For a lasting image we can simply enjoy the moment of pure comic pleasure for viewers because it has such a wide array of applications: Stewart asserts that the truth always depends on which way the head is facing: when looking directly into the camera, it is news; when looking sideways to a talk show host, it is “pure bullshit.” It is an important distinction because it reveals that, in the end, there is no difference because it is television. News anchors are really always simply looking at a teleprompter, and the notion that the authority figure on the nightly news is always looking into our eyes is simply stagecraft. An illusion of the medium and, as such, pure bullshit. John Stewart knows that.

No matter what, Brian Williams is done as a news anchor for at least six months. By that, I mean forever. I remember when I was floating down the Mississippi River with Mark Twain, and together we came up with the following statement: “Against the assault of laughter, nothing can stand.” To be honest, I came up with the phrase, and Twain simply agreed to it. In any case, the fact remains: laughter via mockery can discredit anyone and anything. Once we begin laughing at you, Mr. Williams, you cannot stand as a dignified news anchor. Whereas I have some misgivings about the full breadth of the statement that laughter can bring down any humbug (too many tyrants have withstood it), I am confident that it will bring down a talking head–even one always facing forward.

Williams himself, however, completed the tragic fall, as I see it, when he apologized for his misstatement (lie). Here is the apology the Brian Williams gave on the NBC Nightly News, and it is the moment that I decided not to feel any sadness regarding his situation:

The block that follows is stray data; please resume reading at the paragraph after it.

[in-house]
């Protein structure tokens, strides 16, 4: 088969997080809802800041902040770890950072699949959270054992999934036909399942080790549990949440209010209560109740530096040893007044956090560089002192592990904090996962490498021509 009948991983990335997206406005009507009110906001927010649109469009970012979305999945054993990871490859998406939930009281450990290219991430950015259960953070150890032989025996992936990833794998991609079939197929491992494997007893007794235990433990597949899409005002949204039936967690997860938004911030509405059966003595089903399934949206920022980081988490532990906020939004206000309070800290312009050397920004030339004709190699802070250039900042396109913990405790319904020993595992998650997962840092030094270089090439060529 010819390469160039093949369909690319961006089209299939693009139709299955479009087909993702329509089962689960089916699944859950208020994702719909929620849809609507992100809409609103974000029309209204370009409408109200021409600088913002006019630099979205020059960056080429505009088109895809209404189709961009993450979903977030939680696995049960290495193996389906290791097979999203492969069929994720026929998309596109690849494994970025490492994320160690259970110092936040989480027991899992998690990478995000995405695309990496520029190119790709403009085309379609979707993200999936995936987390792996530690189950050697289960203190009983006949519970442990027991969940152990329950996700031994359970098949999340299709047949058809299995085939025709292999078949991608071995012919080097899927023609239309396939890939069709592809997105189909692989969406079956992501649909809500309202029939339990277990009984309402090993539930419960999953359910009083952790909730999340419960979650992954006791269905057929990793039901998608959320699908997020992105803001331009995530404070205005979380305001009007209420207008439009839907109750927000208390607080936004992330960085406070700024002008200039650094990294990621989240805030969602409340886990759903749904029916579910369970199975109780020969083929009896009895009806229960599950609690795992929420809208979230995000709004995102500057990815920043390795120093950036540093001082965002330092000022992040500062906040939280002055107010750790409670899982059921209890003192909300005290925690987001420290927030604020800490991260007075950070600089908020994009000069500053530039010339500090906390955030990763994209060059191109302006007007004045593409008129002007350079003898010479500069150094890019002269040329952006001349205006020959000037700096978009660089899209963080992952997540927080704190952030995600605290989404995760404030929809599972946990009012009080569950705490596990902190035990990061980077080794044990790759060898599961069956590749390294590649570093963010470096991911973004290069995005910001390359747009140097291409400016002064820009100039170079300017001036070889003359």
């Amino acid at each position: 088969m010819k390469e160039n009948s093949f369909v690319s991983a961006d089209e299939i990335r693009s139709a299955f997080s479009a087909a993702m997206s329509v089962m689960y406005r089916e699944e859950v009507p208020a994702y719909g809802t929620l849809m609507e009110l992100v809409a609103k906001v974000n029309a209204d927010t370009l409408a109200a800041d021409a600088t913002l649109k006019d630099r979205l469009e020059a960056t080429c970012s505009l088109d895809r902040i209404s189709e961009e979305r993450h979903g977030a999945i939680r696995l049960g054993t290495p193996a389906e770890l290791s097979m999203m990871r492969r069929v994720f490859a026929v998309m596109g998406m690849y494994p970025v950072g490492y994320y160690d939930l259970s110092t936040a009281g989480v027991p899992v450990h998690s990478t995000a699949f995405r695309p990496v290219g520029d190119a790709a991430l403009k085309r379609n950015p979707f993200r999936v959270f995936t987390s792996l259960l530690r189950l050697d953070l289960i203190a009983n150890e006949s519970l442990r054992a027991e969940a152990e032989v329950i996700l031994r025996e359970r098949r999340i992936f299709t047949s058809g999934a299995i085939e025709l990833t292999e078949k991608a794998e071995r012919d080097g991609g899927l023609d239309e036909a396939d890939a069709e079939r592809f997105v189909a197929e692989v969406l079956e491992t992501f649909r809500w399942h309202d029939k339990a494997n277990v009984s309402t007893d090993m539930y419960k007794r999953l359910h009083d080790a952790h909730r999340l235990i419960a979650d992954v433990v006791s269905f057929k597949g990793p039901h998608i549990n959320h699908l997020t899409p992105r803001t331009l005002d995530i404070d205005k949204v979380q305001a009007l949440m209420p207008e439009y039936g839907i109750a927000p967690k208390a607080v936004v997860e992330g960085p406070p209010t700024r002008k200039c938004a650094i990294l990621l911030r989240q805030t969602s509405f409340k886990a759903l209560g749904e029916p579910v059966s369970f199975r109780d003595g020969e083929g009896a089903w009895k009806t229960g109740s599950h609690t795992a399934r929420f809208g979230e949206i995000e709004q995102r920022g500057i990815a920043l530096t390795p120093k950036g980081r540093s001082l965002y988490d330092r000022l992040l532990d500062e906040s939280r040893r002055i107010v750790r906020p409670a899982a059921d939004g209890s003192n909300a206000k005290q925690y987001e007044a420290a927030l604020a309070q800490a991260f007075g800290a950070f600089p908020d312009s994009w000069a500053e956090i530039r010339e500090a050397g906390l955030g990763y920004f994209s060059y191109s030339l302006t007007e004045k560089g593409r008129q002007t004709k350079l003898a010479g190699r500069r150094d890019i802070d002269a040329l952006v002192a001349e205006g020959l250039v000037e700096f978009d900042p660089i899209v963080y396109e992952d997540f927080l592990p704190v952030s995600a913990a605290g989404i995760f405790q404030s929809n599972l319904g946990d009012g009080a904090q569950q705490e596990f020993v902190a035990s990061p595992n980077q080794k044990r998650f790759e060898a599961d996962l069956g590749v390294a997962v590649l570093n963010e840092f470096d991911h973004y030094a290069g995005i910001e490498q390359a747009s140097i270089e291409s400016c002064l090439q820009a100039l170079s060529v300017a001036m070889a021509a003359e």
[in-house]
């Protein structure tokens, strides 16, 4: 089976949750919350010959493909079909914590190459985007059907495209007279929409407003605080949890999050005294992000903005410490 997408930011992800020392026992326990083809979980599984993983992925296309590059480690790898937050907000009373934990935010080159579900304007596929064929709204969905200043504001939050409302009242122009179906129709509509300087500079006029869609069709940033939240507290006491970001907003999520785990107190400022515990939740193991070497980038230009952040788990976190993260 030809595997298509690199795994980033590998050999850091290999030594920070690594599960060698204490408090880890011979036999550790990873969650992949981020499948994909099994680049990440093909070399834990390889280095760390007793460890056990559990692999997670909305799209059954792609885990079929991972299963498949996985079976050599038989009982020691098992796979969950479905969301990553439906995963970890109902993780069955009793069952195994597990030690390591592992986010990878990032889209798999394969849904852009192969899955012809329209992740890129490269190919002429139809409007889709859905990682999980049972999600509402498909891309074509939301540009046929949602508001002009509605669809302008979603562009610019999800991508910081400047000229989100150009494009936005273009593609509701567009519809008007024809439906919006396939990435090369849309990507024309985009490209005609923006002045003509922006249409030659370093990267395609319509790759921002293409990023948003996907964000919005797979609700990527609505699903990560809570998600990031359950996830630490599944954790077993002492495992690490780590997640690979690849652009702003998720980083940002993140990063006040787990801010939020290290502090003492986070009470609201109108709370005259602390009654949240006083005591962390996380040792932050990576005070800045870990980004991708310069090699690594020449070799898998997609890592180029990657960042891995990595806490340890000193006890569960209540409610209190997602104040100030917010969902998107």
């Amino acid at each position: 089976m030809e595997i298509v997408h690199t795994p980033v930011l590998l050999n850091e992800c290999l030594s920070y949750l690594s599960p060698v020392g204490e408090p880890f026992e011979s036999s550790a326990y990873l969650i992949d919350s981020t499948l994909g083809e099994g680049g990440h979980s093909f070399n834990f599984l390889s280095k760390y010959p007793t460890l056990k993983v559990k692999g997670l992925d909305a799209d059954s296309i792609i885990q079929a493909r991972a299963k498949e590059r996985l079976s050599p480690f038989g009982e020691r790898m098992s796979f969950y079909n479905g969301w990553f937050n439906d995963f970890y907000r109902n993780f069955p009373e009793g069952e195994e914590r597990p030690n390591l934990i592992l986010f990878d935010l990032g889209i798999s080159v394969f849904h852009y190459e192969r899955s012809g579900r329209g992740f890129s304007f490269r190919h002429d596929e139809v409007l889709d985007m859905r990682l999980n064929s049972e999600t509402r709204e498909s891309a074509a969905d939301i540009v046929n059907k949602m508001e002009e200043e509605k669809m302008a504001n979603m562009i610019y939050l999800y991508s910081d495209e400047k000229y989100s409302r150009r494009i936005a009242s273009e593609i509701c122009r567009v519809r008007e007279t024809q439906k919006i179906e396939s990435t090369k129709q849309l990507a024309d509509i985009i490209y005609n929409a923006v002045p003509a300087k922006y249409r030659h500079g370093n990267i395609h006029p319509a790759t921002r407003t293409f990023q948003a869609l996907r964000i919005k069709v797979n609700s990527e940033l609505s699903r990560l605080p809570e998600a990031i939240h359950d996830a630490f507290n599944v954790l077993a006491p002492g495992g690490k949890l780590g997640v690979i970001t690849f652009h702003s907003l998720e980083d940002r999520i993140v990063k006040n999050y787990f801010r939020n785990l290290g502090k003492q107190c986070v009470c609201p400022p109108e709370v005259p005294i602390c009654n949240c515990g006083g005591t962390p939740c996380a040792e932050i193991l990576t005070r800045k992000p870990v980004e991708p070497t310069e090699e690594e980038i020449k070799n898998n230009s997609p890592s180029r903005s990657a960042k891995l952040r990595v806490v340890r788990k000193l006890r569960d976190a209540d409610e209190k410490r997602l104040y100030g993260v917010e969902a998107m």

The reason why I am no longer even remotely sympathetic to his plight is that he offered his apology/explanation/justification by couching the entire issue around a noble rationale. He begins with this clause, “In an effort the honor and thank a veteran…..” –wow. What could possibly be important about the rest of the statement? Whatever mistake he made, he did so while trying to honor and thank a veteran! What a guy!

What a putz.

There is no getting around this fact: Williams’s performance is a genuine piece of rhetorical bullshit. I should add that he gives that statement while facing the camera directly and without flinching.

Goodbye, Brian Williams, newsman. I had been thinking that you could have a future in American humor because of your wit, but, based on that statement, I now know where your future resides because of your ego–politics.

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4 responses

  1. Bingo. Brilliant uptake and takedown. Too bad it’s in this tiny venue.

  2. […] etc.) and some prefer winging it on whatever subject seems topical to them (i.e. Brian Williams, Hal Holbrook, television shows, risky humor, or Charlie Hebdo…and here and here).  In the […]